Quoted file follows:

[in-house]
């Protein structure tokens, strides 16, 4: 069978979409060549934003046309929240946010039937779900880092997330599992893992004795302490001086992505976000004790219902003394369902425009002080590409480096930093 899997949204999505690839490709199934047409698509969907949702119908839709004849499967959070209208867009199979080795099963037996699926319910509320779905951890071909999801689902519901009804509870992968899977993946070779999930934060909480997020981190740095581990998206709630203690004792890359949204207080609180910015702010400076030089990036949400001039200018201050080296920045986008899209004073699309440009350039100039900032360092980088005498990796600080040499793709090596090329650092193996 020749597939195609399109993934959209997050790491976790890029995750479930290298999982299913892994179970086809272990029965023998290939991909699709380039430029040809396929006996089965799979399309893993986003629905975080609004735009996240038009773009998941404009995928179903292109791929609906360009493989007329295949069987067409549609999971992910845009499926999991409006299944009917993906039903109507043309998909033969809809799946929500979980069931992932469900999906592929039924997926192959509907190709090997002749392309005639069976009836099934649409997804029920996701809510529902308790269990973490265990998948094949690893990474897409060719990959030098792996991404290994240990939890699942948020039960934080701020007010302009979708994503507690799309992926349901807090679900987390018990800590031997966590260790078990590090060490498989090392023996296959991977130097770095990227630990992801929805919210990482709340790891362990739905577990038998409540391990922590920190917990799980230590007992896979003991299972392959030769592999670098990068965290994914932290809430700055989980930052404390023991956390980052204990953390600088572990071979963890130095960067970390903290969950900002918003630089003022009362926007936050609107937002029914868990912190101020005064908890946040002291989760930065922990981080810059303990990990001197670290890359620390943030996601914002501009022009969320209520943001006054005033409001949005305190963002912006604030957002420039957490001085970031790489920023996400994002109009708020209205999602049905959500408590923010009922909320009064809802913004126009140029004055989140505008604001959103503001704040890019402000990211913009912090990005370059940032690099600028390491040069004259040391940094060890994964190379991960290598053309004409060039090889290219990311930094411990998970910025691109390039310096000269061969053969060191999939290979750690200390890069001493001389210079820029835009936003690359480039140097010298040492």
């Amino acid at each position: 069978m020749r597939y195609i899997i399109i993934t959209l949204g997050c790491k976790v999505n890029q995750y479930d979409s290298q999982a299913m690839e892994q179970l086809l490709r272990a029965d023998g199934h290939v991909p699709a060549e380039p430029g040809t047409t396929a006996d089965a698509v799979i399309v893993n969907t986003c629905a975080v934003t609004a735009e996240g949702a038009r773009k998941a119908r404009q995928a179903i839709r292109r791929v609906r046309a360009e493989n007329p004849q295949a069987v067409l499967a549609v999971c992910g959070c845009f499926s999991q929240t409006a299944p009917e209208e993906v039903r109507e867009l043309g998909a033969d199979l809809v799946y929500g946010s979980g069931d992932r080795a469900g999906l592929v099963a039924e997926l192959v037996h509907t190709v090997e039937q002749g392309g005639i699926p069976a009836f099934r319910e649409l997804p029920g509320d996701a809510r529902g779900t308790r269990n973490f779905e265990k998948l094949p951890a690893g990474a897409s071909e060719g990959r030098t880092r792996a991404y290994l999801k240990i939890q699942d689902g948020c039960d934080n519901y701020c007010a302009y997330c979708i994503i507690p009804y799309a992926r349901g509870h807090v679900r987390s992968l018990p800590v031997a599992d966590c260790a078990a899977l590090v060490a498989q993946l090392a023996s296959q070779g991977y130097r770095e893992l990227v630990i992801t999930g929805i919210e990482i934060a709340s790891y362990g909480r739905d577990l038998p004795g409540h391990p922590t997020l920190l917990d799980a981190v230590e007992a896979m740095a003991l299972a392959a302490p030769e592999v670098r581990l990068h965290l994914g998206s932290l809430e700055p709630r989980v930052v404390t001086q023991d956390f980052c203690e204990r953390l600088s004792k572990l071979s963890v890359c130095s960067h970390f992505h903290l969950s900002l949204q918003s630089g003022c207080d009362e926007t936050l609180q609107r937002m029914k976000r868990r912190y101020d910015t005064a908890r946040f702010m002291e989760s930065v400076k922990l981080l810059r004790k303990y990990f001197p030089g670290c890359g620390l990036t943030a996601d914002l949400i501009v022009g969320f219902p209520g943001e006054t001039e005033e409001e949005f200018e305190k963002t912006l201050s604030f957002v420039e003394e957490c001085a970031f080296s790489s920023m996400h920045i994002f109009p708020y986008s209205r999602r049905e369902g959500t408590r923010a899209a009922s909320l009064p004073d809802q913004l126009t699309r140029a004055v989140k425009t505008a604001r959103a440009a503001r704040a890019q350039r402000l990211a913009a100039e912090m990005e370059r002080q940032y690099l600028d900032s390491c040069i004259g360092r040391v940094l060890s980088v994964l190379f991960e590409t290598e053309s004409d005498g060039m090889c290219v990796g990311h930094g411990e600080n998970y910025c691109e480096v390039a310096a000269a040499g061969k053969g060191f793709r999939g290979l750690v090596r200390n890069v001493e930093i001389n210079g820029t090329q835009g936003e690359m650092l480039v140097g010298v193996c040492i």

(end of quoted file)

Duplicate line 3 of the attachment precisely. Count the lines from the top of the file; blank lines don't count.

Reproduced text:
């Amino acid at each position: 069978m020749r597939y195609i899997i399109i993934t959209l949204g997050c790491k976790v999505n890029q995750y479930d979409s290298q999982a299913m690839e892994q179970l086809l490709r272990a029965d023998g199934h290939v991909p699709a060549e380039p430029g040809t047409t396929a006996d089965a698509v799979i399309v893993n969907t986003c629905a975080v934003t609004a735009e996240g949702a038009r773009k998941a119908r404009q995928a179903i839709r292109r791929v609906r046309a360009e493989n007329p004849q295949a069987v067409l499967a549609v999971c992910g959070c845009f499926s999991q929240t409006a299944p009917e209208e993906v039903r109507e867009l043309g998909a033969d199979l809809v799946y929500g946010s979980g069931d992932r080795a469900g999906l592929v099963a039924e997926l192959v037996h509907t190709v090997e039937q002749g392309g005639i699926p069976a009836f099934r319910e649409l997804p029920g509320d996701a809510r529902g779900t308790r269990n973490f779905e265990k998948l094949p951890a690893g990474a897409s071909e060719g990959r030098t880092r792996a991404y290994l999801k240990i939890q699942d689902g948020c039960d934080n519901y701020c007010a302009y997330c979708i994503i507690p009804y799309a992926r349901g509870h807090v679900r987390s992968l018990p800590v031997a599992d966590c260790a078990a899977l590090v060490a498989q993946l090392a023996s296959q070779g991977y130097r770095e893992l990227v630990i992801t999930g929805i919210e990482i934060a709340s790891y362990g909480r739905d577990l038998p004795g409540h391990p922590t997020l920190l917990d799980a981190v230590e007992a896979m740095a003991l299972a392959a302490p030769e592999v670098r581990l990068h965290l994914g998206s932290l809430e700055p709630r989980v930052v404390t001086q023991d956390f980052c203690e204990r953390l600088s004792k572990l071979s963890v890359c130095s960067h970390f992505h903290l969950s900002l949204q918003s630089g003022c207080d009362e926007t936050l609180q609107r937002m029914k976000r868990r912190y101020d910015t005064a908890r946040f702010m002291e989760s930065v400076k922990l981080l810059r004790k303990y990990f001197p030089g670290c890359g620390l990036t943030a996601d914002l949400i501009v022009g969320f219902p209520g943001e006054t001039e005033e409001e949005f200018e305190k963002t912006l201050s604030f957002v420039e003394e957490c001085a970031f080296s790489s920023m996400h920045i994002f109009p708020y986008s209205r999602r049905e369902g959500t408590r923010a899209a009922s909320l009064p004073d809802q913004l126009t699309r140029a004055v989140k425009t505008a604001r959103a440009a503001r704040a890019q350039r402000l990211a913009a100039e912090m990005e370059r002080q940032y690099l600028d900032s390491c040069i004259g360092r040391v940094l060890s980088v994964l190379f991960e590409t290598e053309s004409d005498g060039m090889c290219v990796g990311h930094g411990e600080n998970y910025c691109e480096v390039a310096a000269a040499g061969k053969g060191f793709r999939g290979l750690v090596r200390n890069v001493e930093i001389n210079g820029t090329q835009g936003e690359m650092l480039v140097g010298v193996c040492i």